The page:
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Fate of Lobo soccer has coaches, players concerned

Surely, the irony could not be lost on anyone: the sight of Robertson Field filled with scores of prep soccer players, many of them hoping to someday compete in college, and more than a few of them for the hometown University of New Mexico Lobos.
The irony of it? That Robertson Field, UNM’s practice facility, may someday soon be only a reminder of what once was in this city.
“I would love to play for UNM,” said Cleveland High’s Gabriel Legendre, a junior forward and someone who said he already has had conversations with the Lobos.
Of course, there may not be a Lobo program by the time Legendre is college ready. The decision to cut or keep UNM men’s soccer, almost certainly the most successful men’s sport at the school in the last decade, is expected to come down soon, perhaps on July 19. That’s the date when the UNM Board of Regents is expected to eliminate at least one sport as a measure to cut costs in athletics.
“It really does bother me,” Legendre said. “They work so much throughout the community. Since I was little, I’ve always wanted to be a Lobo.”
A sizable chunk of the metro area’s prep soccer community congregated in and around Robertson Field — and the UNM football indoor facility — for the Lobos’ annual High School Summer Series event that began Tuesday afternoon.
Among the 12 boys teams in attendance were a veritable who’s who of the area’s elite, including defending Class 6A state champion Albuquerque High, runner-up La Cueva, plus Cleveland, Rio Rancho, St. Pius, Sandia, Atrisco Heritage and Eldorado.
One of the topics of the day was how local coaches and players are reacting to the uncertainty — and perhaps even the demise — of men’s soccer at the only university in New Mexico that offers Division I soccer.
That includes two recent prep standouts who are soon to begin their UNM careers.
“If it were to get cut, that would be devastating to all the kids who want to play here,” said former Albuquerque High forward Carlos Gutierrez, who led the Bulldogs to the state title last fall over La Cueva.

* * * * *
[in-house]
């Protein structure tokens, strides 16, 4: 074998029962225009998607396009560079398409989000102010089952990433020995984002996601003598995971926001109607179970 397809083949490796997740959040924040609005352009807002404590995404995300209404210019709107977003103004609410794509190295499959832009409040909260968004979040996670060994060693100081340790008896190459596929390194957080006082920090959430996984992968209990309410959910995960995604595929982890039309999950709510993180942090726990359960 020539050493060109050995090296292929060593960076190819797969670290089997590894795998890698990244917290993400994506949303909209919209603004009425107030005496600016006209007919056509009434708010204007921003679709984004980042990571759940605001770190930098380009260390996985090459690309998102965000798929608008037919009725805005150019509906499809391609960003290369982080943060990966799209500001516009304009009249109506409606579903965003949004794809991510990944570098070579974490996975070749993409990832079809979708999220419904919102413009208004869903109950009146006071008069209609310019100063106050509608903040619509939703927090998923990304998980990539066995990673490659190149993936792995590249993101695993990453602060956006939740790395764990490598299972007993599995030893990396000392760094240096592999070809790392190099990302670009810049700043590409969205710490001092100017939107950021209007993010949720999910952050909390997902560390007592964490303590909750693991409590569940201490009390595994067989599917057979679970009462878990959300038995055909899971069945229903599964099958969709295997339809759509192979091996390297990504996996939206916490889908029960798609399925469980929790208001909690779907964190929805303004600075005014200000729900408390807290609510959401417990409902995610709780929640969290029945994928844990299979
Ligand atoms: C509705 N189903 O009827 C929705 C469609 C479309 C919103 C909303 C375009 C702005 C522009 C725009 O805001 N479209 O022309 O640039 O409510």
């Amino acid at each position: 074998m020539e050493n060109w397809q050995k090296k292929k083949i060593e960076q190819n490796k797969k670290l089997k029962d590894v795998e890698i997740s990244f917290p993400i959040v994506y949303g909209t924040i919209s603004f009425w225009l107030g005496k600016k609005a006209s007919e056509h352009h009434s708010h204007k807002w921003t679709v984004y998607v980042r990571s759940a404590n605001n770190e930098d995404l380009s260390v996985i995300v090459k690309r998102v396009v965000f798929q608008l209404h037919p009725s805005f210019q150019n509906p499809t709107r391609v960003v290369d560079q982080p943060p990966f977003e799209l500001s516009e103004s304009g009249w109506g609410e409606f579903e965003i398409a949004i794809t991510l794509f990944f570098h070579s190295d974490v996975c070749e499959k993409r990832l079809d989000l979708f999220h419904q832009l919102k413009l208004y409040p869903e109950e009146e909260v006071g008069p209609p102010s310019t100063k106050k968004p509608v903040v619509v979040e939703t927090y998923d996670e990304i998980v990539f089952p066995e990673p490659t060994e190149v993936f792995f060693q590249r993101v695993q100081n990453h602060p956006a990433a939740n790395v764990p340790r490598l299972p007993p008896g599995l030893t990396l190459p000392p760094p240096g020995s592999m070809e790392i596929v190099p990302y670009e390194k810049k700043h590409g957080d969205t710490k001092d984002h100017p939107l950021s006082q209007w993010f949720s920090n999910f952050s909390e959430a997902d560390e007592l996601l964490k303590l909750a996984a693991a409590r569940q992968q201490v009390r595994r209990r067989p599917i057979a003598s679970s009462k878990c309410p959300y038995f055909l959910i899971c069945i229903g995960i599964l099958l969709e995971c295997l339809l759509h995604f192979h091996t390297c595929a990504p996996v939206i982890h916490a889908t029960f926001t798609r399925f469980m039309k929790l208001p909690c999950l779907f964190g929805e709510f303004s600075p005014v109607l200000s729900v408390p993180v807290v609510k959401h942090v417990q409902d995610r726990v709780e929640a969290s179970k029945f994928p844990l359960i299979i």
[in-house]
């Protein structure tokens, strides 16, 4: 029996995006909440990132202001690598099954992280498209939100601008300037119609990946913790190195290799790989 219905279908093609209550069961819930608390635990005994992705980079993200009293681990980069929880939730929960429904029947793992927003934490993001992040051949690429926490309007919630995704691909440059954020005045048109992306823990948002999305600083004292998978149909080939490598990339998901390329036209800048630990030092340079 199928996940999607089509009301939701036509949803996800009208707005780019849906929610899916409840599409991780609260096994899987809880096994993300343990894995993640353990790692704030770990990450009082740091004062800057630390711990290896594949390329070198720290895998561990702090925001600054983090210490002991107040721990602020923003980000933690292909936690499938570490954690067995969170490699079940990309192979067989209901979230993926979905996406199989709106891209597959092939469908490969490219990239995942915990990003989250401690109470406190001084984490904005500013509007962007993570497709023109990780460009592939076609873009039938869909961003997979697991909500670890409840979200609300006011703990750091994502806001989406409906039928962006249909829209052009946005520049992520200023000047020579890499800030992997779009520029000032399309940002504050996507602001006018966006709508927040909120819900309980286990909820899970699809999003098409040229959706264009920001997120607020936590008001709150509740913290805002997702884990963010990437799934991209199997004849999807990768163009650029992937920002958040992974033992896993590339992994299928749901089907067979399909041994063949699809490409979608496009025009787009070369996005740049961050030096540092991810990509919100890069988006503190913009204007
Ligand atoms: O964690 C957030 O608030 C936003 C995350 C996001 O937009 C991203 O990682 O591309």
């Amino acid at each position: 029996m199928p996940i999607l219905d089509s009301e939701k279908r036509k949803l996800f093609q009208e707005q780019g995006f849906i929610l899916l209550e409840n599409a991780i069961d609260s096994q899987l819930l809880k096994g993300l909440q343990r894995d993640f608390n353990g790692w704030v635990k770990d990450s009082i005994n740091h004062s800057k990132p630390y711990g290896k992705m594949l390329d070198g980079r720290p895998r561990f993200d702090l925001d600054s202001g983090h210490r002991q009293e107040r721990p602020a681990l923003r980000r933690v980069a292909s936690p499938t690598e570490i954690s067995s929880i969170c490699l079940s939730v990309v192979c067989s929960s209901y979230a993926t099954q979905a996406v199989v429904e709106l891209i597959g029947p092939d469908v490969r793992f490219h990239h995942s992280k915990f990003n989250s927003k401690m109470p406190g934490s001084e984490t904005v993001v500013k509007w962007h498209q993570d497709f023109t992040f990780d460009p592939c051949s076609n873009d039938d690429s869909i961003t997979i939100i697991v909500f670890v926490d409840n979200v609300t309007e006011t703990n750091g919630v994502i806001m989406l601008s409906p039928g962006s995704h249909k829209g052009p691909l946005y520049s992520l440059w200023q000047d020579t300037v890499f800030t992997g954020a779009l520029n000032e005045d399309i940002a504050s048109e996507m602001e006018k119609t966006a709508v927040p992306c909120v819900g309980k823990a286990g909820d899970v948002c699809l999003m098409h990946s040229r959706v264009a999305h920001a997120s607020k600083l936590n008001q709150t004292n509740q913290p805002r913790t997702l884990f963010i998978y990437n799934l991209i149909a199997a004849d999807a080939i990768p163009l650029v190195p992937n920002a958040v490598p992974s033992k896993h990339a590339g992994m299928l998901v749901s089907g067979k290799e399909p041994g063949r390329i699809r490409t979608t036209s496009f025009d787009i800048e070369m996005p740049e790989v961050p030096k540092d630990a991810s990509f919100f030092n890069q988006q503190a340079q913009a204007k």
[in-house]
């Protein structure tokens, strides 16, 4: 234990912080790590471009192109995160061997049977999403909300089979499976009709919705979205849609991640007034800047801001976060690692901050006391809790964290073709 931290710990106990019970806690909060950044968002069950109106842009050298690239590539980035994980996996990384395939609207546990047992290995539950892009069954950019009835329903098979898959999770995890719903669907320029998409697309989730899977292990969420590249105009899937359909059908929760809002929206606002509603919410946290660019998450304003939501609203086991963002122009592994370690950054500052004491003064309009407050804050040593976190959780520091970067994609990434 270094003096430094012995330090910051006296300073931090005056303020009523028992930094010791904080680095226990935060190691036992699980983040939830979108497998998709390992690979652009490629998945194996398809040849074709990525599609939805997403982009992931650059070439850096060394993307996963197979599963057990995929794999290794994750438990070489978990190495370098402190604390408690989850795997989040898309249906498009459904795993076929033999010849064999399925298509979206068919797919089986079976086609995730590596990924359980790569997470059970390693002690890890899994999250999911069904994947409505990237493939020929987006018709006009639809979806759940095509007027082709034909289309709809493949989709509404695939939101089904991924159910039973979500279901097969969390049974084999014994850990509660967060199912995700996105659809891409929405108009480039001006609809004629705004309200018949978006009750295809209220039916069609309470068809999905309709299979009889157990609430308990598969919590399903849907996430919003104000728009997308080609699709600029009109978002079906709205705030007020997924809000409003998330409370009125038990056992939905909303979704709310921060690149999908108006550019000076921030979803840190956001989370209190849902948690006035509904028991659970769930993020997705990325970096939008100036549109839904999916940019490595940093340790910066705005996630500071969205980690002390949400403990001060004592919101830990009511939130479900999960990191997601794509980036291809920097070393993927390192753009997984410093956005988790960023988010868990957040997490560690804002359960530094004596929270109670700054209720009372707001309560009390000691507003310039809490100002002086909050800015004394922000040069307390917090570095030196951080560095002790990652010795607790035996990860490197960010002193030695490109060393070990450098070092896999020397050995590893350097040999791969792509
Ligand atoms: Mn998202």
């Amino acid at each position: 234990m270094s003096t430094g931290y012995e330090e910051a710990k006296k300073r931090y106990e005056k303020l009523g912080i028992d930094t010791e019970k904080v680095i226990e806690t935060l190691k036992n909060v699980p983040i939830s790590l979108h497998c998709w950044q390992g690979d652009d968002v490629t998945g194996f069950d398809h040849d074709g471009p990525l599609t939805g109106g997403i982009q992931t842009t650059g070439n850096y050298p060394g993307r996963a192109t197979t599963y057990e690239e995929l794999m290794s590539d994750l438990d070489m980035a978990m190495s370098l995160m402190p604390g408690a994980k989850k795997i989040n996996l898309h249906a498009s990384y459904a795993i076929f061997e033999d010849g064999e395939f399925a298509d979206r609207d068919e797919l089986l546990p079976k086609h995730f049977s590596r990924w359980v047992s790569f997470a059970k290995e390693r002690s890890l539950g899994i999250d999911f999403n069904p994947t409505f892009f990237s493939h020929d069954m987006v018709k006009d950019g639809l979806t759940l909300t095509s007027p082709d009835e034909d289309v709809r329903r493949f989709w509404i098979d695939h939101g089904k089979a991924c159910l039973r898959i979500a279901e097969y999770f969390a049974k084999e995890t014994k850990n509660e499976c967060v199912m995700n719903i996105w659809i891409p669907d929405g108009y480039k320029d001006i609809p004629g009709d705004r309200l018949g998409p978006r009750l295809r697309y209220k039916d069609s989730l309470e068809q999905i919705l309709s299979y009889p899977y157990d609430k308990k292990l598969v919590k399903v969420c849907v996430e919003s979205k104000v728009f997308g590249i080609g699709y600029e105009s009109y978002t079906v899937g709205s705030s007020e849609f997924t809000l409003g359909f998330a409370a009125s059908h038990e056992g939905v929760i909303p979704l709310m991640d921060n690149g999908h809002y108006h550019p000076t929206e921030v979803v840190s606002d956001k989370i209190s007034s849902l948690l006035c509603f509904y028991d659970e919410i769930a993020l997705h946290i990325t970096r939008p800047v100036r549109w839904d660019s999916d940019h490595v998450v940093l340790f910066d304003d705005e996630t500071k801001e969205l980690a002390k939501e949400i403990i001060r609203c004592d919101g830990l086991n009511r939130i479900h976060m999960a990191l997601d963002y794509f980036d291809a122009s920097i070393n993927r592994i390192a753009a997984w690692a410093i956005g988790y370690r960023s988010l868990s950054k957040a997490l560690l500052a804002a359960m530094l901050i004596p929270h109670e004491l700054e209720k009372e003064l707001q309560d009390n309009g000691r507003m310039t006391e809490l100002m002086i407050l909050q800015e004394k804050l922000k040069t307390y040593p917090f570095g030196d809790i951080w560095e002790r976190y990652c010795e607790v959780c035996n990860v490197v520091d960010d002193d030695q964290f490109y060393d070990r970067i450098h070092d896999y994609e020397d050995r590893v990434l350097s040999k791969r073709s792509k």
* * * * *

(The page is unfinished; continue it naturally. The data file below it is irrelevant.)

Anthony Muñoz, La Cueva’s outstanding goalkeeper last season, also is now a Lobo — fulfilling a dream he’s long held.
“It would leave a huge (vacancy) for kids to play in front of their family and friends,” Muñoz said. “That was one of the big reasons I came here.”
Another Cleveland standout, senior defender Jake Lent-Koop, recently committed to Messiah (Pa.) College, the Division III national champion.
UNM was among the schools he said he was looking at. Asked if the Lobos’ situation contributed to his decision to go elsewhere, Lent-Koop said, “part of it.”
UNM men’s coach Jeremy Fishbein, who is working this week’s series of games with his staff and players, said he has to be up front with potential recruits about his program’s uneasy circumstances.
“There are a lot of good players (in New Mexico),” Fishbein said. “My question is, how can we strengthen and challenge the elite players?”
The Lobos last season picked up a huge haul of metro-area talent, including Muñoz, Gutierrez, Albuquerque Academy’s Nick Williams, Volcano Vista’s Larsen Rogers and St. Pius’ Julian Garcia. They may all need to find new homes should the worst-case scenario unfold.
“I think it’s tragic,” longtime AHS boys coach Lucien Starzynski said. “I think the game is so improved in this state, for a number of reasons … cultivating this game is a critical part of this state. How you can have such an important piece of this state taken away is crazy to me. It is the flagship soccer program for the entire state.”
And, St. Pius coach A.J. Herrera said, the ripple effects will be felt beyond just this batch of high school athletes.
“We’re talking about kids that are 5 or 6 years old right now,” he said. “It would be absolutely devastating if this program got cut. I’m crossing my fingers that it doesn’t come to fruition.”
Several of the top metro coaches in the city — Volcano Vista’s Billy Thiebaut, Atrisco Heritage’s Micah Newman and La Cueva’s Easy Jimenez — are former Lobo players.
“This is New Mexico, a program that is a premier program,” said Thiebaut. “To just yank it after all the success, it is just mind blowing.”
Both Thiebaut and Jimenez played for coach Klaus Weber at UNM.
“There is a lot of pride playing here,” said Jimenez. “Albuquerque is more soccer than anything, with club soccer, high school soccer and college here. It’s the biggest. So to go like that — that! … it’s not like we’ve been struggling.”
But would the elimination of men’s soccer have a trickle-down, negative impact on high school-age players?
“Absolutely,” Thiebaut answered. “It will impact our clubs and high school soccer in New Mexico in general. (Kids) want to be a Lobo one day. Everyone is in distress.”
That includes St. Pius’ Jaren Rodriguez, a senior forward for the Sartans.
“It’s kind of sad,” he said. “There are so many young soccer players in New Mexico. It’s hard to get recruited out of state.”
Said Cleveland’s Lent-Koop: “To even consider taking away such a winning program is not logical to me.”

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